Addressing Wellbeing through Housing Policy

The other day someone asked me how—according to my research—Building Codes should be. This is not something I have paid much attention to because my focus so far has been to find alternatives to mandatory public policies. So, to be honest, I am not sure how a Building Code should look like, exactly. However, I would suggest it must have some focus on people’s Comfort and Wellbeing (i.e., on their Feeling of Comfort). Starting from there—even if I am not sure what the exact final result will be—I can explain the things I consider crucial at the moment of incorporating wellbeing into Building Codes.

Our home is where we “live our lives”. It is a very personal space where we are not mandated by others to wear certain clothes or to carry out specific activities. Hence, one of the characteristics of a comfortable home is that it lets us “live our lives”. In contrast, an uncomfortable home plays against us, often forcing us to choose between unpleasant alternatives.

For example, cold homes offer two horrible options: suffer the cold or spend more than we can or want on heating. Depending on your heating system, this last option might also include breathing unhealthy air, contaminated by combustion or other pollutants. Hot homes also exist, making us choose between spending money on cooling (if available), opening the windows, or simply suffering the heat. Unfortunately, lots of people are forced to choose the latter because of safety concerns, or issues with external noise, wind, or simply insects. There are also some dwellings in which, when children cry, the parents worry not only about them but about bothering the neighbours… and there seem to be no solution. Ultimately, day after day, uncomfortable homes deteriorate our wellbeing.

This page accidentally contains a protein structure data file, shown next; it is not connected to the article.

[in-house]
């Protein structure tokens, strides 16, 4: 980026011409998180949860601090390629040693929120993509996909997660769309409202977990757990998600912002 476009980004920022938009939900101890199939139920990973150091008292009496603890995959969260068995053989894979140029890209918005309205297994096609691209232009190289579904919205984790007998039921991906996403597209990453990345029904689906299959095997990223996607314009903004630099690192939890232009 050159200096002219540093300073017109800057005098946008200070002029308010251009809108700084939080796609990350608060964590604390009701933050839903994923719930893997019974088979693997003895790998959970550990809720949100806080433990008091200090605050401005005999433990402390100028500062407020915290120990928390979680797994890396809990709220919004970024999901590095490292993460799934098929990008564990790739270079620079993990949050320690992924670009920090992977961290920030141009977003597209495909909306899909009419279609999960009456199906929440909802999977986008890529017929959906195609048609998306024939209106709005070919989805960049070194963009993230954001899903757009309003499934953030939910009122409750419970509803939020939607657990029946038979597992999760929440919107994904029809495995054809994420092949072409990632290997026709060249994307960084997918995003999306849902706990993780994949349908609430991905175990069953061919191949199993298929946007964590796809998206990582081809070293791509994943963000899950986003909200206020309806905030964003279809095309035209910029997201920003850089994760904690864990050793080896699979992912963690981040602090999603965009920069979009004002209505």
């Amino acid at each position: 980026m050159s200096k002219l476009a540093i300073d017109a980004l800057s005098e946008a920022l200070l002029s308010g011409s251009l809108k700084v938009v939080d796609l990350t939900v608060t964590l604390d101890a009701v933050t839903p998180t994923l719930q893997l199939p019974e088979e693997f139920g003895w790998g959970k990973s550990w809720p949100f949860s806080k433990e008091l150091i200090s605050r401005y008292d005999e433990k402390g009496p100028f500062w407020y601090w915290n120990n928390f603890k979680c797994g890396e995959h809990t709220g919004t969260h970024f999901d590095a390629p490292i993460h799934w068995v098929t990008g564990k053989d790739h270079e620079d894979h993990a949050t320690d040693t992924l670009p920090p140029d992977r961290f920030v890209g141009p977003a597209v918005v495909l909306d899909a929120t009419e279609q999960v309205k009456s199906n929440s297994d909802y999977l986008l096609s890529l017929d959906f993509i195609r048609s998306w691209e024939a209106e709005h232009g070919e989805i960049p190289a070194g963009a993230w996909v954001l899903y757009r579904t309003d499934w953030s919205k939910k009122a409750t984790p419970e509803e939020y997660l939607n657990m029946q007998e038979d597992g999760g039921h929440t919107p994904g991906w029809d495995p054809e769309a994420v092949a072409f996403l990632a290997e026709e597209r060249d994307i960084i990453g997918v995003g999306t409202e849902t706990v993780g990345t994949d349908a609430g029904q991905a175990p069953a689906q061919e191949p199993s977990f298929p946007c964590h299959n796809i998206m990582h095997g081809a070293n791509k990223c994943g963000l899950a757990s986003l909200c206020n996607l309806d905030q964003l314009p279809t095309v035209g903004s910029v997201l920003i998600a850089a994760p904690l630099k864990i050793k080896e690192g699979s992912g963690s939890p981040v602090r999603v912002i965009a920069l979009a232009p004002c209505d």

The good news is that most of these problems can be mitigated through a good design. However, doing so is not obvious and it does not happen automatically when, for example, installing more insulation. On the contrary, addressing wellbeing through housing policy requires a conscious decision that; first, leads to identifying these issues; and second, to solve them. This implies talking to and empathizing with people, and recognizing that socio-cultural diversity is as important as the R-value of a wall. This might be an uncommon approach to design a building code, but I know it is possible.

So, answering the question: how should, in my view, a Building Code look like? I guess it does not necessarily need to look any different to those available today. However, the approach taken during its design needs to be very different, going way beyond building physics and energy calculations. For instance, if the simulations used for determining the requirements assumed (i.e., expected) people to open the windows, then it is important to check whether people might actually do that. If they are not likely to do so for whatever reason (e.g., insects), then it is necessary to address the cause of this lack of behaviour (e.g., by also mandating the use of fly screens). If it was impossible to address the issue, then people cannot be expected to open the windows and the Building Code would need to be re-designed accordingly. Similarly, if a building code pretends to reduce excessive ventilation rates by requiring mechanical ventilation, then it is important to verify whether people consider these systems to be a good alternative to windows. If not, the reasons should be identified and addressed.

In summary, as always in pretty much everything I write on this website, a Building Code that addresses wellbeing should be designed for people, not occupants. In other words, it should not only account for the physical aspects of the building performance but also the behavioural ones.